Exploring the popular music that named the ragtime era

Living a Ragtime Life Musical review starring Max Morath. Staging director, Neal Kenyon. ``Living a Ragtime Life,'' at the Theatre at Saint Peter's Church, is more than just the title of Max Morath's engaging new entertainment. Playing, singing, rapping, reminiscing, and chronicling, Mr. Morath profiles an American era through the potent pop music that helped identify it. An artist with the skills to match his erudition, he proves once more a genial guide, lively instructor, and delightful performer.

As usual in his compilations, Morath pays tribute to such legendary ragtime composer-performers as Scott Joplin, Eubie Blake, and James Scott. Bert Williams, May Irwin, George M. Cohan, and Irving Berlin (in a special tribute) are also commemorated.

Its title borrowed from a 1900 rag, ``Living a Ragtime Life'' is peppered with important trivia. Morath recalls that Thomas Alva Edison abandoned movies after his sensational ``The Kiss'' and refused to replace the cylinder with the disc record which supplanted it. Nevertheless, Morath pays tribute to Edison's genius and even sings, with a recorded voice, a duet he calls, `` ... Morath and Edison.'' Later on, he plays a duet with a piano roll, a reminder of the technological advance that did much to preserve the output of ragtime composers.

Some of the numbers on the program are accompanied by projections of the lantern slides that illustrated the sheet music of the day. Such a piece is ``The City That Has No Heart,'' with its lachrymose morality lesson, which typified ``the kind of music that ragtime drove out,'' according to Morath.

Yet another projection suggests what may have been one theater management's effort to counter the tide. It reads: ``We present refined entertainment for genteel people.''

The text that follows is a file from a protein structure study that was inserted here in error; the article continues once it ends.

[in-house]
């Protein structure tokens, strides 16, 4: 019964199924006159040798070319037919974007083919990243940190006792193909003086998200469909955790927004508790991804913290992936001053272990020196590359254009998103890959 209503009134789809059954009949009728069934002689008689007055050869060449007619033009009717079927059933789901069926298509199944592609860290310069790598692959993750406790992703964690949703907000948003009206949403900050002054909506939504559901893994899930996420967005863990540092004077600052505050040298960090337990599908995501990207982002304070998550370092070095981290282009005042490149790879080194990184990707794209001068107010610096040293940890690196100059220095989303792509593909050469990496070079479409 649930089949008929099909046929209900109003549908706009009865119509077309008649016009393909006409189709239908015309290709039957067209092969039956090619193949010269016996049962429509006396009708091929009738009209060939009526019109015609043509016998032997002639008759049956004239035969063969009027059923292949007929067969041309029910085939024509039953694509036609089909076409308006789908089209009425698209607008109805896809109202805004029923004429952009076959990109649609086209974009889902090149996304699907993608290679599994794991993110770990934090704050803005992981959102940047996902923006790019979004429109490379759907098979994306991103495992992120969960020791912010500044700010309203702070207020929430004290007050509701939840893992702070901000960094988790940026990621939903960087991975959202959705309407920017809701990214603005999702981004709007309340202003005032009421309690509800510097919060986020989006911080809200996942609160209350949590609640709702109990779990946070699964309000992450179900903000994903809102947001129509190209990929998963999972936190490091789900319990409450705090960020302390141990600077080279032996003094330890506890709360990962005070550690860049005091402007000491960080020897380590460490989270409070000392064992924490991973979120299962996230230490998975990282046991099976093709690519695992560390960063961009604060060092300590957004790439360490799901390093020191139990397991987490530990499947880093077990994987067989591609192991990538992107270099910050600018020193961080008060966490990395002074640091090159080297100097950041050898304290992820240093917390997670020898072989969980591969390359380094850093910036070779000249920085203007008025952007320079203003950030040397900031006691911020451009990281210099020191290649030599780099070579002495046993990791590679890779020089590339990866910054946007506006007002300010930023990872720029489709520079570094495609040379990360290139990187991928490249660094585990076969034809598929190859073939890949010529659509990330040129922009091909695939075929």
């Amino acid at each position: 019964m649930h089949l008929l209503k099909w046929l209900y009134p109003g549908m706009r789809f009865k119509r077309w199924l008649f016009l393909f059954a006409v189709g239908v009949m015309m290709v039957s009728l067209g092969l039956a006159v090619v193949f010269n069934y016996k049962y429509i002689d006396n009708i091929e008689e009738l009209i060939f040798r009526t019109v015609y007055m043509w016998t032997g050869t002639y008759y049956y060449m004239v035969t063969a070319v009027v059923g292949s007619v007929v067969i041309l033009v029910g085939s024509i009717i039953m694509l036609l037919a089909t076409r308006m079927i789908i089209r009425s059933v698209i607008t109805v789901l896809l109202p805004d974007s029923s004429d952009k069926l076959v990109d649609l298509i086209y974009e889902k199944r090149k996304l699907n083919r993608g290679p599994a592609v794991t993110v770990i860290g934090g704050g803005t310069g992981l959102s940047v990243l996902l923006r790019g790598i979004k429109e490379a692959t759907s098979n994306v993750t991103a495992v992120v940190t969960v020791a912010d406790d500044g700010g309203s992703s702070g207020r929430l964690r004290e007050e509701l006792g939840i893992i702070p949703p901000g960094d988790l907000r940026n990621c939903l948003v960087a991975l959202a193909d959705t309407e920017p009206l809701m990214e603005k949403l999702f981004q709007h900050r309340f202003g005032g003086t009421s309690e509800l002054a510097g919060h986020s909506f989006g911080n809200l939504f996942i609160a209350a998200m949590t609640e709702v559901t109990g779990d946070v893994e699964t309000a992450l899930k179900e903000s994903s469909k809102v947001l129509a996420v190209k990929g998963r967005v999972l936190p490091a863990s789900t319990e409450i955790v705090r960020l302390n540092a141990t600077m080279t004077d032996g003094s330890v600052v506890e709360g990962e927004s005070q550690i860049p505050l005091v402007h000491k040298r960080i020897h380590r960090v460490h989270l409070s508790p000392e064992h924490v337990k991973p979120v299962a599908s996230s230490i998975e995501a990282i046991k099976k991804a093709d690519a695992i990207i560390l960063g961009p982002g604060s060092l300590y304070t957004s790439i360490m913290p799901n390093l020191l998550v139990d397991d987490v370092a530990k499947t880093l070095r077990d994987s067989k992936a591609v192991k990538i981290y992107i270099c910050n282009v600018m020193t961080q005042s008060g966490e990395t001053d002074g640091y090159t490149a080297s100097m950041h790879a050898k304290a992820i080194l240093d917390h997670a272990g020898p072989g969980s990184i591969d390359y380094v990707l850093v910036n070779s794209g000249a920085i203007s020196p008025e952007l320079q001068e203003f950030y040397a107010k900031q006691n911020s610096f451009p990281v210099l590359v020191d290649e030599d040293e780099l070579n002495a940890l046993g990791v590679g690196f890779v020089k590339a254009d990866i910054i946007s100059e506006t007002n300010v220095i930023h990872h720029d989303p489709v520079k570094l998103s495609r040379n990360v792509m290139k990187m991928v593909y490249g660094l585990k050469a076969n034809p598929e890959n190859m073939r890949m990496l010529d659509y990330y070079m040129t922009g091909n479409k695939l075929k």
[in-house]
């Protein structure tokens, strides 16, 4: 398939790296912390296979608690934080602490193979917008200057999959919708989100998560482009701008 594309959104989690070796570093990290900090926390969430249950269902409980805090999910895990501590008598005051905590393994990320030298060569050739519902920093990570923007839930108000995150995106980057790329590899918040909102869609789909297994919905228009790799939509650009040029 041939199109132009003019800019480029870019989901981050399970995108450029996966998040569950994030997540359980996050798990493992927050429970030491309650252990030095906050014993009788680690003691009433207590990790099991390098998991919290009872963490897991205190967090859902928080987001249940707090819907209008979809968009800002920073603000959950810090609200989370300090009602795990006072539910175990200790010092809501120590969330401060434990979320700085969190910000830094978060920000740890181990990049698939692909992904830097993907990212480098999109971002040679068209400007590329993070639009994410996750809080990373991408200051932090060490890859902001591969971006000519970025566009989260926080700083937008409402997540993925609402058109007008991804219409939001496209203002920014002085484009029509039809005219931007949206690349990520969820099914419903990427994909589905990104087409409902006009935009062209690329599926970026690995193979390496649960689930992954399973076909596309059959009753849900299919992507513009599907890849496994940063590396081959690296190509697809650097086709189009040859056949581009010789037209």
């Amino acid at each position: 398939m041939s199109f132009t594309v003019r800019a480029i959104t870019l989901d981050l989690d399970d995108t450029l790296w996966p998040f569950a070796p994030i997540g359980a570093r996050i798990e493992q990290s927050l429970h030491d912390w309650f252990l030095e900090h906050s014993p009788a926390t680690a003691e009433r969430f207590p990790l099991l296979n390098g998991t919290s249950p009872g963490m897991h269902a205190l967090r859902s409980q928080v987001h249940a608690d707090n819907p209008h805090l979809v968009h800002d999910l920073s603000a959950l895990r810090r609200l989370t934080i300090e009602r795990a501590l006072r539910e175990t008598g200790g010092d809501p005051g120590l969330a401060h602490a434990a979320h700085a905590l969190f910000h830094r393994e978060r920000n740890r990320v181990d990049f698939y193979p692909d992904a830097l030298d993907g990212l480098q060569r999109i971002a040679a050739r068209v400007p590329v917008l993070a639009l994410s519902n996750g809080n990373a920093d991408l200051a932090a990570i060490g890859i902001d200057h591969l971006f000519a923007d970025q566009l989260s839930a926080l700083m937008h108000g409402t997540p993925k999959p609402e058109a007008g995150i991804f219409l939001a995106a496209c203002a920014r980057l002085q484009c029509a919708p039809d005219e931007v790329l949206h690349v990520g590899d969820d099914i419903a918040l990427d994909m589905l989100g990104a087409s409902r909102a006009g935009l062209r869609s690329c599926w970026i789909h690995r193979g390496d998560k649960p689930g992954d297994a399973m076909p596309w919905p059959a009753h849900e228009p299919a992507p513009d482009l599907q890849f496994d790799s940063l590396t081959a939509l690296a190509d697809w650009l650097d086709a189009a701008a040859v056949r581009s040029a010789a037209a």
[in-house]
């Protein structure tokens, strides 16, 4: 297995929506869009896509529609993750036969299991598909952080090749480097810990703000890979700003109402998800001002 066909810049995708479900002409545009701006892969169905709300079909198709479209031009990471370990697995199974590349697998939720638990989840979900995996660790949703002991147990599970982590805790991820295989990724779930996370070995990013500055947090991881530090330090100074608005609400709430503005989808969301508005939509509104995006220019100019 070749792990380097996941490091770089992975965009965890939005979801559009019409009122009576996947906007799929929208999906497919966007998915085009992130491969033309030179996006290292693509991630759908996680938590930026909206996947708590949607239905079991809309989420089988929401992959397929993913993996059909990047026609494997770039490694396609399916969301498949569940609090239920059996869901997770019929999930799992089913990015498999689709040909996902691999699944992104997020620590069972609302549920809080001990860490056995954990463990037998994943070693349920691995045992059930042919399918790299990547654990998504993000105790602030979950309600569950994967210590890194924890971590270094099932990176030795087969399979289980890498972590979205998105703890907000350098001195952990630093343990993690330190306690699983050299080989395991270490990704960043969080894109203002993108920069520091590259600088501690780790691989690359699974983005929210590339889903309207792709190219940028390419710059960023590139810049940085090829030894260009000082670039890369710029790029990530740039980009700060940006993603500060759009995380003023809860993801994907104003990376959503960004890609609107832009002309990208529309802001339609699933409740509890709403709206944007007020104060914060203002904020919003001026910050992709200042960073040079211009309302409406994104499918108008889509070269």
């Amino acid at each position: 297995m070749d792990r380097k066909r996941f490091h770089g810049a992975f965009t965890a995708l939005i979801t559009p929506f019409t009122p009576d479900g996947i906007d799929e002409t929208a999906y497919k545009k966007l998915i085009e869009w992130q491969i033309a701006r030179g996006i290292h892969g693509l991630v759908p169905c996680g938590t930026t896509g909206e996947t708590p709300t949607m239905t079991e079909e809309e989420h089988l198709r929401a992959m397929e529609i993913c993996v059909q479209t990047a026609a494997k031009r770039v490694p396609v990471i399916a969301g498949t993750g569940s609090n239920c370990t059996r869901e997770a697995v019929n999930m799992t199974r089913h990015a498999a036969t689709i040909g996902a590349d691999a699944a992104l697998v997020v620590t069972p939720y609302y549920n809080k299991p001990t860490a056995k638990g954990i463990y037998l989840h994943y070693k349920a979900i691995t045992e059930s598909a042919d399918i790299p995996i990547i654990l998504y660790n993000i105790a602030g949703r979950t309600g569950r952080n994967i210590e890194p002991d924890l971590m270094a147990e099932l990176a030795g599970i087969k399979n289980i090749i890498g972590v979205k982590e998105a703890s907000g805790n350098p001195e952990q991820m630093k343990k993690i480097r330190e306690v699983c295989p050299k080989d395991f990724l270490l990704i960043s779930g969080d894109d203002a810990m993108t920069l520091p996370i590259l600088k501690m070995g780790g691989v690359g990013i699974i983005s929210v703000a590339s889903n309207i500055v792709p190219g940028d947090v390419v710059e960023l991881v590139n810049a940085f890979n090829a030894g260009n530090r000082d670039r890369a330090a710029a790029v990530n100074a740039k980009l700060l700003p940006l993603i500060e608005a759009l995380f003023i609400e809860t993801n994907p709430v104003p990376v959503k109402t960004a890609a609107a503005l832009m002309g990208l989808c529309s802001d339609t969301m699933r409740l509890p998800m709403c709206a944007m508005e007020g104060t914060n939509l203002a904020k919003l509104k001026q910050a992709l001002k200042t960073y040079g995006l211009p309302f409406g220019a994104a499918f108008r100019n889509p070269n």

Although steeped in the history and legend of a musical era extending roughly from 1890 to 1920, Morath disclaims nostalgic yearnings. He is fascinated with the way things express an era and survive through changing times.

Speaking of money, he says: ``We used to call it `dough.' Now everything has risen and the kids call it `bread.'''

Of ragtime: ``Ragtime is the folk music of the city. ... A folk song becomes a pop song when it starts making money.''

Of travel in the age of flight: ``I'll say this for trains - I never spent three hours circling the depot.''

The patter adds its own piquancy to the performance. But as always with Max Morath, the main attraction is the ragtime music itself. With nimble right-hand filigrees and a wonderfully driving left-hand bass, he personifies the entertainer as performing artist. Which doesn't in any way diminish his occasional digressions into the old soft shoe.

``Living a Ragtime Life'' presupposes snappy dressing. Morath's tailoring is made to measure: dapper gray suit in part one and black velvet dinner jacket in part two. Designer Reagan Cook has accommodated the performance with a discreet arrangement of screens, grand piano, and various objects, with a tiffany lamp to shed its mellow glow.

``Living a Ragtime Life'' (now scheduled to run through Dec. 21) is a holiday treat.

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